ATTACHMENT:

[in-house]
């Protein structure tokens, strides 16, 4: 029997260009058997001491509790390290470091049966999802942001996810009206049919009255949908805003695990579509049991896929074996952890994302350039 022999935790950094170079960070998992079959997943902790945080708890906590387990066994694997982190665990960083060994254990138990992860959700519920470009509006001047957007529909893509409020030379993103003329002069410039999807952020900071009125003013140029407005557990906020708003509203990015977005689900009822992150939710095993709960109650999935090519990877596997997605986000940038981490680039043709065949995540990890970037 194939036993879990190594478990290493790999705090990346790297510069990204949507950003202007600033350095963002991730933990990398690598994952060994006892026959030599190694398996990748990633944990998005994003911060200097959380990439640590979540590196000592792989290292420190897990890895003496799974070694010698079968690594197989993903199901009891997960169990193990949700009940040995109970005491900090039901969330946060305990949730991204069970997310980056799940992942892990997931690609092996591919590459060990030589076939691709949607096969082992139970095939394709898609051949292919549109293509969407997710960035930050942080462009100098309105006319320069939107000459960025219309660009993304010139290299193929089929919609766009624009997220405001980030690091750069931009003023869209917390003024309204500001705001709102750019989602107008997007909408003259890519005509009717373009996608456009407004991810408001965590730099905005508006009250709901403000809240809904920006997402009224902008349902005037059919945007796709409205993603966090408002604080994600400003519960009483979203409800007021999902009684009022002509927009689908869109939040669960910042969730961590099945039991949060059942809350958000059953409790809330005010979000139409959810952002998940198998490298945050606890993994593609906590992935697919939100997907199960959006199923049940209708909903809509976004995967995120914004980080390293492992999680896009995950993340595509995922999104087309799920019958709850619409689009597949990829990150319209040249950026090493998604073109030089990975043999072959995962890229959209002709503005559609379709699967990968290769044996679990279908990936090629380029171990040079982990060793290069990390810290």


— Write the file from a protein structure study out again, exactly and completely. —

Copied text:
[in-house]
């Protein structure tokens, strides 16, 4: 029997260009058997001491509790390290470091049966999802942001996810009206049919009255949908805003695990579509049991896929074996952890994302350039 022999935790950094170079960070998992079959997943902790945080708890906590387990066994694997982190665990960083060994254990138990992860959700519920470009509006001047957007529909893509409020030379993103003329002069410039999807952020900071009125003013140029407005557990906020708003509203990015977005689900009822992150939710095993709960109650999935090519990877596997997605986000940038981490680039043709065949995540990890970037 194939036993879990190594478990290493790999705090990346790297510069990204949507950003202007600033350095963002991730933990990398690598994952060994006892026959030599190694398996990748990633944990998005994003911060200097959380990439640590979540590196000592792989290292420190897990890895003496799974070694010698079968690594197989993903199901009891997960169990193990949700009940040995109970005491900090039901969330946060305990949730991204069970997310980056799940992942892990997931690609092996591919590459060990030589076939691709949607096969082992139970095939394709898609051949292919549109293509969407997710960035930050942080462009100098309105006319320069939107000459960025219309660009993304010139290299193929089929919609766009624009997220405001980030690091750069931009003023869209917390003024309204500001705001709102750019989602107008997007909408003259890519005509009717373009996608456009407004991810408001965590730099905005508006009250709901403000809240809904920006997402009224902008349902005037059919945007796709409205993603966090408002604080994600400003519960009483979203409800007021999902009684009022002509927009689908869109939040669960910042969730961590099945039991949060059942809350958000059953409790809330005010979000139409959810952002998940198998490298945050606890993994593609906590992935697919939100997907199960959006199923049940209708909903809509976004995967995120914004980080390293492992999680896009995950993340595509995922999104087309799920019958709850619409689009597949990829990150319209040249950026090493998604073109030089990975043999072959995962890229959209002709503005559609379709699967990968290769044996679990279908990936090629380029171990040079982990060793290069990390810290």